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[MANILA] A rice gene that could significantly raise the rate of phosphorus uptake in rice varieties has been discovered by a team of international researchers, who claim that it could increase rice yields by up to 20 per cent.

The gene is called PSTOL1, which stands for Phosphorus Starvation Tolerance. It enhances the root growth of rice plants, enabling them to acquire more phosphorous and other nutrients locked in soils.

Sigrid Heuer, a senior scientist at the International Rice Research Institute (IRRI) in the Philippines, and leader of the team that published the study in Nature last week (22 August), said low phosphorus availability in soils affects about half of the world's farmlands. Affected soils require additional applications of phosphorous fertiliser to make them productive.

However, the global demand for such fertiliser is increasing. As a result, prices have almost tripled since 2005. For poor farmers who cannot afford the high prices, yields remain very low.

The discovery of the PSTOL1 gene will make it easier for breeders to develop new rice varieties with enhanced phosphorus uptake using breeding techniques, such as marker-assisted selection, since they will have confidence that the new varieties contain the gene.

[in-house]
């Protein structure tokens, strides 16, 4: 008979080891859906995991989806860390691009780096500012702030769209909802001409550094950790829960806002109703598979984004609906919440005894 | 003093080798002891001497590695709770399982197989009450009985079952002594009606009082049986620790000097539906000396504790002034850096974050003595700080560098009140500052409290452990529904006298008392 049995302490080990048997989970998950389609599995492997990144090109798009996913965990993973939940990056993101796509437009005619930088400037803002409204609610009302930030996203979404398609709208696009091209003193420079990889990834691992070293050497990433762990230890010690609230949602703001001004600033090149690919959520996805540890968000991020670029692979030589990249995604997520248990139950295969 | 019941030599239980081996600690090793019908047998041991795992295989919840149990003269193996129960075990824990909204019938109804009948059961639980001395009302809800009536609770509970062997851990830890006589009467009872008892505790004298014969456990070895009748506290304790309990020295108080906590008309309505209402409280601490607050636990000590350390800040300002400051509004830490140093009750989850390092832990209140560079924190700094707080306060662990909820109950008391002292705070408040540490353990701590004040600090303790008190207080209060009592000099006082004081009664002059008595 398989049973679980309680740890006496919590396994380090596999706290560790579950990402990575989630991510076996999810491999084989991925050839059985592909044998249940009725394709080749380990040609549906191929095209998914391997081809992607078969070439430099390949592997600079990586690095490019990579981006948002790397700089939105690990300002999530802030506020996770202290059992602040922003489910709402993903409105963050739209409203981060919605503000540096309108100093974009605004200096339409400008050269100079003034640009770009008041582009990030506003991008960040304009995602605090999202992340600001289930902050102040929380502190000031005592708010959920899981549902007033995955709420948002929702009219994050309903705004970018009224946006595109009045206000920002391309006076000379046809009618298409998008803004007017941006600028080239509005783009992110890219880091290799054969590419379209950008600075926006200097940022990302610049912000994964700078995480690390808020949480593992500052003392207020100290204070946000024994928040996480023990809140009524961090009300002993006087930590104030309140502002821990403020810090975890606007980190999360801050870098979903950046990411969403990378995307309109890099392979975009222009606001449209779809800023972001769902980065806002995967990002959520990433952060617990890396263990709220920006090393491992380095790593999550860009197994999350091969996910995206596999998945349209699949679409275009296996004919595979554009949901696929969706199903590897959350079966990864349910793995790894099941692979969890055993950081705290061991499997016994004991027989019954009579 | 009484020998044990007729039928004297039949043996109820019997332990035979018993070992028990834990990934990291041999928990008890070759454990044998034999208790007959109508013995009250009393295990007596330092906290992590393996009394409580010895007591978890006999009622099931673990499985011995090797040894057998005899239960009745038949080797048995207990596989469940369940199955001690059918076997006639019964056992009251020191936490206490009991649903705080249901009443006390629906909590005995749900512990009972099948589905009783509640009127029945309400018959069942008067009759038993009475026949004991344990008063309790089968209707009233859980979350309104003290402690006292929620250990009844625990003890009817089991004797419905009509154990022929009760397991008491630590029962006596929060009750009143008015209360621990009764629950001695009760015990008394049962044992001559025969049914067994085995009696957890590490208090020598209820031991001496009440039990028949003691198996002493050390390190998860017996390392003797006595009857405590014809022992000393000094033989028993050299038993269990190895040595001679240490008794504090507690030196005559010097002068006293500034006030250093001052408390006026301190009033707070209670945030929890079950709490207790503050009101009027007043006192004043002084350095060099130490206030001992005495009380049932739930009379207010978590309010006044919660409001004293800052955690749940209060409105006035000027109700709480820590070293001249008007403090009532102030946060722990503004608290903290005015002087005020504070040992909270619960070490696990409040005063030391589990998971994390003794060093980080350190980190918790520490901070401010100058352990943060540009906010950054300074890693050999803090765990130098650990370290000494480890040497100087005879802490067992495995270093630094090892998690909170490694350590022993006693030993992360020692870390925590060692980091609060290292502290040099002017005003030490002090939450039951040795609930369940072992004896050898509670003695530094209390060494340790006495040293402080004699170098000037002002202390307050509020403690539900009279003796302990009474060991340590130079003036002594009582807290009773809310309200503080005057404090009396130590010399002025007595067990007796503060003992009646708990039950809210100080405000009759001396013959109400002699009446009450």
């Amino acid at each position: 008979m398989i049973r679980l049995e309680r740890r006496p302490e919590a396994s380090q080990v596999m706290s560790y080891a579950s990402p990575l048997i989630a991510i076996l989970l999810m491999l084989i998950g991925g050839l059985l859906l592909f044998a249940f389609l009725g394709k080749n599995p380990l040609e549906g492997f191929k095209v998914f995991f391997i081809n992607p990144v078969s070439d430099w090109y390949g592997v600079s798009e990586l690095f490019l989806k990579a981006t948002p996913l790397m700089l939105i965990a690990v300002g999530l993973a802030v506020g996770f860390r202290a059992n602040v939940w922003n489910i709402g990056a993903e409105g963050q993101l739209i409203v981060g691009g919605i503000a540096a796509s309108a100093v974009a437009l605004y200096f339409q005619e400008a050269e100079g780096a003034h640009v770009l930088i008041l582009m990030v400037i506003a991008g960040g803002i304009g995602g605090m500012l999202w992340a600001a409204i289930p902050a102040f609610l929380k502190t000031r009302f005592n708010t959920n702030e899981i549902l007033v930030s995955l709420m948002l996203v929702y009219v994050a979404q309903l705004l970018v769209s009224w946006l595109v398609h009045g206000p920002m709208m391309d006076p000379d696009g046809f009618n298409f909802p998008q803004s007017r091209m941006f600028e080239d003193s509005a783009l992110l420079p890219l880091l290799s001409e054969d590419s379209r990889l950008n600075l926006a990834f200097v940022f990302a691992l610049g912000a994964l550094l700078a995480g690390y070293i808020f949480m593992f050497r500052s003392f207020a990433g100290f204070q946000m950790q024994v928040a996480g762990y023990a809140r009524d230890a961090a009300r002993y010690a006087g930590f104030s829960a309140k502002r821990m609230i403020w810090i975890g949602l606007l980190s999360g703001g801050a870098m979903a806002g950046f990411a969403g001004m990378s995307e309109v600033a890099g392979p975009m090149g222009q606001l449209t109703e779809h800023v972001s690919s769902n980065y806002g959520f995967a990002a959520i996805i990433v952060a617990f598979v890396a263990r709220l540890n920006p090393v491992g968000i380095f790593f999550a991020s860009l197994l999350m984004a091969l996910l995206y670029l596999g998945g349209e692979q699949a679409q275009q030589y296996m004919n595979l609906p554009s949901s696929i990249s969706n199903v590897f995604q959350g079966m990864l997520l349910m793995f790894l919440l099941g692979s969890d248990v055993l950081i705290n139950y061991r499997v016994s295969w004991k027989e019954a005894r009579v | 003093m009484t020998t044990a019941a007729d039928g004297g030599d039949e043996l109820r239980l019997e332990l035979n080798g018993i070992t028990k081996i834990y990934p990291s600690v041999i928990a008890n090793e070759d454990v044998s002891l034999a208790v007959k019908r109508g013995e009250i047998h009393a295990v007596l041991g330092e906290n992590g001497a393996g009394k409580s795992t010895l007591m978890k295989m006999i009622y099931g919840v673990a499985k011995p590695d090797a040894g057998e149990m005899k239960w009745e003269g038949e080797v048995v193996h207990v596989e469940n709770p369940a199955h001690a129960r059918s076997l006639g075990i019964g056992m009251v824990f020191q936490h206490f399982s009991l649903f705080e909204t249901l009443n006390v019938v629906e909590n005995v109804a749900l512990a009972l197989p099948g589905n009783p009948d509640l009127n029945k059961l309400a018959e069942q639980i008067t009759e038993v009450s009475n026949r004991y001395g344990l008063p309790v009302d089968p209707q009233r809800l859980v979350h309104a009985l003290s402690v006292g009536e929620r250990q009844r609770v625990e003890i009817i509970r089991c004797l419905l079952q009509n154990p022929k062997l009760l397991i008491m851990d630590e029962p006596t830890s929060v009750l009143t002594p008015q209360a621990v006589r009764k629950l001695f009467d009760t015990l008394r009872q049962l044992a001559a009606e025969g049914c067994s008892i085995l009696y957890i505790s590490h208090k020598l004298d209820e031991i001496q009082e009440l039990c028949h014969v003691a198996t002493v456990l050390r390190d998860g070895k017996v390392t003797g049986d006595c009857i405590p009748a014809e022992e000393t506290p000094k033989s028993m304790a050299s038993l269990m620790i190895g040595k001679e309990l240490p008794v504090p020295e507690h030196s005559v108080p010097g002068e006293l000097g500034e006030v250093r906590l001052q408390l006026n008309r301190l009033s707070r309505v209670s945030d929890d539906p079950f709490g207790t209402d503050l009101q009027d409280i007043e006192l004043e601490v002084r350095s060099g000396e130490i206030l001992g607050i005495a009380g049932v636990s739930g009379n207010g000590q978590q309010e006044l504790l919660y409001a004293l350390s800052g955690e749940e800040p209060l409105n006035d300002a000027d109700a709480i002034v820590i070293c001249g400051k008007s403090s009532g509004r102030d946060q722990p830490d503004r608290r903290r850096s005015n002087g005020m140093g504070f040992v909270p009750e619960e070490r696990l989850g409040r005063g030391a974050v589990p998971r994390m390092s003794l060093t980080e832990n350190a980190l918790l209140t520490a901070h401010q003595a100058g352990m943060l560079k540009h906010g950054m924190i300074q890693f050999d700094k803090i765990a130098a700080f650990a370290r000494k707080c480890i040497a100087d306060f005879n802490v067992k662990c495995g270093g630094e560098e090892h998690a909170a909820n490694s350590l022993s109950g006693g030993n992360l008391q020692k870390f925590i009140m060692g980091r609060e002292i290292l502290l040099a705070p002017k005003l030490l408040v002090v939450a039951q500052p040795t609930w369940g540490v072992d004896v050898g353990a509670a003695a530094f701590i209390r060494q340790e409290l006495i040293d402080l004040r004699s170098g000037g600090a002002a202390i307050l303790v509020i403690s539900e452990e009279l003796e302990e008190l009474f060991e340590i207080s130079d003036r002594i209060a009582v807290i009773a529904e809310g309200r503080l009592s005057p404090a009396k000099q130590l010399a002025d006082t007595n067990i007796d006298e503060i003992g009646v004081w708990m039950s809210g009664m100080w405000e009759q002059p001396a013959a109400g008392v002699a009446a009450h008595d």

Heuer told SciDev.Net that the PSTOL1 gene was found in Kasalath, a traditional rice variety from India. Kasalath belongs to the aus-type rice group that is also the source of the submergence tolerance gene, which IRRI has used to breed varieties suitable for growth under water that are being widely adopted in Asia.

She credited Matthias Wissuwa, a senior scientist at the Japan International Research Center for Agricultural Sciences, with initially discovering Kasalath's superior performance under poor soil conditions.

IRRI has yet to incorporate the gene into commercial varieties, but says it has enough seeds to act as breeding lines for use in trials.

According to Heuer, the most advanced breeding lines have been developed in Indonesia, by IRRI's partners at the Indonesian Center for Agricultural Biotechnology and Genetic Resources Research and Development. IRRI's own breeding lines are now being tested in India, and "if they perform well, they can be given to farmers within the next two or three years", Heuer says.

Emil Q. Javier, president of the National Academy of Science and Technology, and one of the Philippines' most prominent scientists, said that because phosphorus is a mineral nutrient required by all plants, other crops like corn could also benefit from the rice gene.

"This should be possible now, with genetic engineering," Javier said, as the desired gene could, in principle, be inserted into corn and other crops.

But Wilhelmina Pelegrina, senior campaigner for sustainable agriculture for Greenpeace International, suggested that caution was needed about transferring such a gene to other crops.

"While advancements in science make this possible, the question is whether it is necessary," Pelegrina said.

She added that many unanswered questions remain pertaining to genetically modified crops — particularly related to their long-term effects on humans and the environment — and reiterated that it would be wise to proceed with caution.

Link to full article in Nature